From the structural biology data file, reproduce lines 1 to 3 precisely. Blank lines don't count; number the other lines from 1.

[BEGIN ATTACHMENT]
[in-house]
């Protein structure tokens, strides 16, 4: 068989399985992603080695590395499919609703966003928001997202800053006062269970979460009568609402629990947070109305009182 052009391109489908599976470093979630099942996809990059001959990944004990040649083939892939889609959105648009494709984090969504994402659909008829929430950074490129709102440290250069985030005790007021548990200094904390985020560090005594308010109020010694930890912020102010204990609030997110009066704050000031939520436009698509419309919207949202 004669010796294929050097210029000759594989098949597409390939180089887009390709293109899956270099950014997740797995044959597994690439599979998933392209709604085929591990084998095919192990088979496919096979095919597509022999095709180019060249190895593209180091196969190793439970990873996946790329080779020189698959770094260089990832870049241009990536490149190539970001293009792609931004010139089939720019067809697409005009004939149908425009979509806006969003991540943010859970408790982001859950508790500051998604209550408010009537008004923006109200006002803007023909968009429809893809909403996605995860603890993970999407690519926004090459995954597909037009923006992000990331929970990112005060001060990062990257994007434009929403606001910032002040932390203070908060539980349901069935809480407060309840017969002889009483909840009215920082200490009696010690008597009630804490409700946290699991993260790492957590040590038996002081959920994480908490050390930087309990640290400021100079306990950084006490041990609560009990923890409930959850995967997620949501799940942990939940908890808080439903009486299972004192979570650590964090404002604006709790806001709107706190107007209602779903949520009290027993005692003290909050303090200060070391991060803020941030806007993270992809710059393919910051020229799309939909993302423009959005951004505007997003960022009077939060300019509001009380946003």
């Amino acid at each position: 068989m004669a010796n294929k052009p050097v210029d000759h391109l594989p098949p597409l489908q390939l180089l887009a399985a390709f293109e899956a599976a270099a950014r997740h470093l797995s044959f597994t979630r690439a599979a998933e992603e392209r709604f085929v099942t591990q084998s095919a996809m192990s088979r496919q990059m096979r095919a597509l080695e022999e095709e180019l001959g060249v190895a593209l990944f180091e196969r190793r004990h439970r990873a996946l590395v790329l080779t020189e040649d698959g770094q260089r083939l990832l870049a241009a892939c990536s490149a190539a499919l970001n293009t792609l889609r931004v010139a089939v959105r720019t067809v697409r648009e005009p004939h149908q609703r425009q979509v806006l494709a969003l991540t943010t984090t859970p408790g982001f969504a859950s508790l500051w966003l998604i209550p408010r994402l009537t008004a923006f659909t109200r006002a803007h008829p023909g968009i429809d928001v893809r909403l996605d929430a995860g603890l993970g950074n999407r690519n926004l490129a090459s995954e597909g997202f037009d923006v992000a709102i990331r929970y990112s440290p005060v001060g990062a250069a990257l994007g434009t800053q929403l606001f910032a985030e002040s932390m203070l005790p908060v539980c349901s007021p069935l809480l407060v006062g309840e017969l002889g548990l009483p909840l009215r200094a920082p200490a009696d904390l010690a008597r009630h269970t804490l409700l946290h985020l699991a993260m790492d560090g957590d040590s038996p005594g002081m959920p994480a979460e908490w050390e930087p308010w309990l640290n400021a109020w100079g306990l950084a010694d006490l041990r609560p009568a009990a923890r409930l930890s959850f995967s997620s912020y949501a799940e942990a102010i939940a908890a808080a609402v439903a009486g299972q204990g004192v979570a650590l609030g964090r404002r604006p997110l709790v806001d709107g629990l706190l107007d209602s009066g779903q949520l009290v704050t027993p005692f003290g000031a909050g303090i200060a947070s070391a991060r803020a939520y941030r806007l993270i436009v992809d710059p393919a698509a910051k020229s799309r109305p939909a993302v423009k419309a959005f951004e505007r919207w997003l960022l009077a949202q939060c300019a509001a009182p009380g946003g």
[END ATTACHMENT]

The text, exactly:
[in-house]
């Protein structure tokens, strides 16, 4: 068989399985992603080695590395499919609703966003928001997202800053006062269970979460009568609402629990947070109305009182 052009391109489908599976470093979630099942996809990059001959990944004990040649083939892939889609959105648009494709984090969504994402659909008829929430950074490129709102440290250069985030005790007021548990200094904390985020560090005594308010109020010694930890912020102010204990609030997110009066704050000031939520436009698509419309919207949202 004669010796294929050097210029000759594989098949597409390939180089887009390709293109899956270099950014997740797995044959597994690439599979998933392209709604085929591990084998095919192990088979496919096979095919597509022999095709180019060249190895593209180091196969190793439970990873996946790329080779020189698959770094260089990832870049241009990536490149190539970001293009792609931004010139089939720019067809697409005009004939149908425009979509806006969003991540943010859970408790982001859950508790500051998604209550408010009537008004923006109200006002803007023909968009429809893809909403996605995860603890993970999407690519926004090459995954597909037009923006992000990331929970990112005060001060990062990257994007434009929403606001910032002040932390203070908060539980349901069935809480407060309840017969002889009483909840009215920082200490009696010690008597009630804490409700946290699991993260790492957590040590038996002081959920994480908490050390930087309990640290400021100079306990950084006490041990609560009990923890409930959850995967997620949501799940942990939940908890808080439903009486299972004192979570650590964090404002604006709790806001709107706190107007209602779903949520009290027993005692003290909050303090200060070391991060803020941030806007993270992809710059393919910051020229799309939909993302423009959005951004505007997003960022009077939060300019509001009380946003």
């Amino acid at each position: 068989m004669a010796n294929k052009p050097v210029d000759h391109l594989p098949p597409l489908q390939l180089l887009a399985a390709f293109e899956a599976a270099a950014r997740h470093l797995s044959f597994t979630r690439a599979a998933e992603e392209r709604f085929v099942t591990q084998s095919a996809m192990s088979r496919q990059m096979r095919a597509l080695e022999e095709e180019l001959g060249v190895a593209l990944f180091e196969r190793r004990h439970r990873a996946l590395v790329l080779t020189e040649d698959g770094q260089r083939l990832l870049a241009a892939c990536s490149a190539a499919l970001n293009t792609l889609r931004v010139a089939v959105r720019t067809v697409r648009e005009p004939h149908q609703r425009q979509v806006l494709a969003l991540t943010t984090t859970p408790g982001f969504a859950s508790l500051w966003l998604i209550p408010r994402l009537t008004a923006f659909t109200r006002a803007h008829p023909g968009i429809d928001v893809r909403l996605d929430a995860g603890l993970g950074n999407r690519n926004l490129a090459s995954e597909g997202f037009d923006v992000a709102i990331r929970y990112s440290p005060v001060g990062a250069a990257l994007g434009t800053q929403l606001f910032a985030e002040s932390m203070l005790p908060v539980c349901s007021p069935l809480l407060v006062g309840e017969l002889g548990l009483p909840l009215r200094a920082p200490a009696d904390l010690a008597r009630h269970t804490l409700l946290h985020l699991a993260m790492d560090g957590d040590s038996p005594g002081m959920p994480a979460e908490w050390e930087p308010w309990l640290n400021a109020w100079g306990l950084a010694d006490l041990r609560p009568a009990a923890r409930l930890s959850f995967s997620s912020y949501a799940e942990a102010i939940a908890a808080a609402v439903a009486g299972q204990g004192v979570a650590l609030g964090r404002r604006p997110l709790v806001d709107g629990l706190l107007d209602s009066g779903q949520l009290v704050t027993p005692f003290g000031a909050g303090i200060a947070s070391a991060r803020a939520y941030r806007l993270i436009v992809d710059p393919a698509a910051k020229s799309r109305p939909a993302v423009k419309a959005f951004e505007r919207w997003l960022l009077a949202q939060c300019a509001a009182p009380g946003g």